As the number of clients continued to build, Kaleidoscope added more designers, strategists and creative directors to the mix in their Chicago office. But as the needs of the company changed, so did the thinking on how to find and retain skilled personnel.
3. Compostable Materials
A key point of success for Kaleidoscope has been the talent it’s been able to attract—or, you could also say, the talent that is attracting Kaleidoscope to it. Last year, the company opened a small office in Cincinnati. It looked more like an apartment than an office—mainly because it was an apartment. It housed three artists who started on a freelance basis. These designers weren’t necessarily focused on clients in the area, so why did Kaleidoscope set up a pop-up office just north of the Ohio River?
“Because that’s where the talent is,” says Richards, who spent more than a decade working for a corporately-owned design firm in the Cincinnati. “In the 40s, 50s and 60s, if you were looking for car talent you’d go to Detroit. More recently, if you were looking for the best web development people, you’d go to Silicon Valley. Cincinnati has always been that consumer packaged goods, deep-rooted, design talent city—not just because of the global giant companies that are there, but also because of the universities and school surrounding that produce the creative talent needed to feed that machine. Those things attract national and international skillsets to the area, and I don’t think that’s something that outsiders understand about Cincinnati.”
Nearly every Kaleidoscope director echoed that statement, noting that the design schools at the University of Cincinnati, Northern Kentucky University and Miami University of Ohio produce some of the most skilled designers in the country. In addition, Cincinnatians own the same Midwestern values that are not only important to Chiappetta and Hodapp, but are non-negotiable to them as part of the culture of Kaleidoscope: Roll up your sleeves, work hard, show humility and take pride in what you do.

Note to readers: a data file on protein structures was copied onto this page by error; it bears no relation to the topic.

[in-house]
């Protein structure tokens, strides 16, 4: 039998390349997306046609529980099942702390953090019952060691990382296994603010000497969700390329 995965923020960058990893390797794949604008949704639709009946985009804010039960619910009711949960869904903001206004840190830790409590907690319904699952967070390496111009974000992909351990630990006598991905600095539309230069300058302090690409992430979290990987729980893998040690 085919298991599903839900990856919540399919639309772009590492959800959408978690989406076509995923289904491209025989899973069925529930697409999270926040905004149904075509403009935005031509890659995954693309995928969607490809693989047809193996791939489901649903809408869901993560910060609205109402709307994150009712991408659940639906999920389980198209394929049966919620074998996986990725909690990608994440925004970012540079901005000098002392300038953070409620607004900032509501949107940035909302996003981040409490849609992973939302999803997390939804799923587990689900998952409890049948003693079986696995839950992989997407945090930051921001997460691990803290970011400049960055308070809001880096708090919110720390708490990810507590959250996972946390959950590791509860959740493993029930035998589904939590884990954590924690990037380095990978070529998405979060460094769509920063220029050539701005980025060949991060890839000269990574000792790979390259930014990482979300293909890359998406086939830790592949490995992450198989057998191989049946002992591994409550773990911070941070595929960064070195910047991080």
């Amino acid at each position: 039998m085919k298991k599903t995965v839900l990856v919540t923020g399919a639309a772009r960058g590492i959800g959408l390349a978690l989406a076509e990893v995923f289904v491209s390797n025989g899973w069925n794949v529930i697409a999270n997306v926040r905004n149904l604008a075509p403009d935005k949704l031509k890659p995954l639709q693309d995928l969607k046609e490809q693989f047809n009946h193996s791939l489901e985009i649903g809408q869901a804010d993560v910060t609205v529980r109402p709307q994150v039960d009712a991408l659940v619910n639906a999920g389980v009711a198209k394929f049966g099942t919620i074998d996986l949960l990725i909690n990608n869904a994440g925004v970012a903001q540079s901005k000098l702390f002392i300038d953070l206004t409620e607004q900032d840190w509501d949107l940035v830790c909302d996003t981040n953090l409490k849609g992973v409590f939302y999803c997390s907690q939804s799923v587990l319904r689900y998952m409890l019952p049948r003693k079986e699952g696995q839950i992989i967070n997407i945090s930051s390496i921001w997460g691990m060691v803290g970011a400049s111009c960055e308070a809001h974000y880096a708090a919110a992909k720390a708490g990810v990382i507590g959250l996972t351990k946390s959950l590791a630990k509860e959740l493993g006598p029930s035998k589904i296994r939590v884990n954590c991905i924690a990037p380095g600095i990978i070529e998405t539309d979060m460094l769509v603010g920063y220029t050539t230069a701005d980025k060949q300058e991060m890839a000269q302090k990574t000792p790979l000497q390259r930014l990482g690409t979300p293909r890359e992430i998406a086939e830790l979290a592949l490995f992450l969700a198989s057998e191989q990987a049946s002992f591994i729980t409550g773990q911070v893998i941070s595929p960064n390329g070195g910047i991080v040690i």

To the company, it made little sense to try and pry those talented, value-oriented people away from their families or constantly fly them to Chicago. Instead, Kaleidoscope made an investment to set up its own roots there.
“We’re not in Cincinnati to chase business,” says Chiappetta. “We’re in Cincinnati to chase talented people.”
That sentiment is not lost on its Cincinnati-based employees.
“I don’t know another agency that would open up an office based on the people and the talent in a city versus the clients you can get or service in that city,” says Jason Hargis, Creative Director in the Cincinnati Office. “That’s a conscious decision Kaleidoscope made and it’s a reason I believe we will continue to grow and continue to do exceptional work.”
The dividends of the Cincinnati talent, combined with Kaleidoscope’s unique all-in-one, feedback-early-feedback-often approach, has contributed to the accelerated growth of its business in an industry that’s seeing most firms downsize and consolidate. In fact, this month the company is moving its tiny Cincinnati office into a much larger space that can accommodate nearly twenty designers, project managers and other key people. The new studio offers multiple conference rooms, a wellness room, space for think-tank ideation and a back deck overlooking the city’s inspiring skyline that is set up for collaboration with clients. It’s a space designed not only to be a place where creatives and clients come to work, but a spot where creatives and clients want to come to work.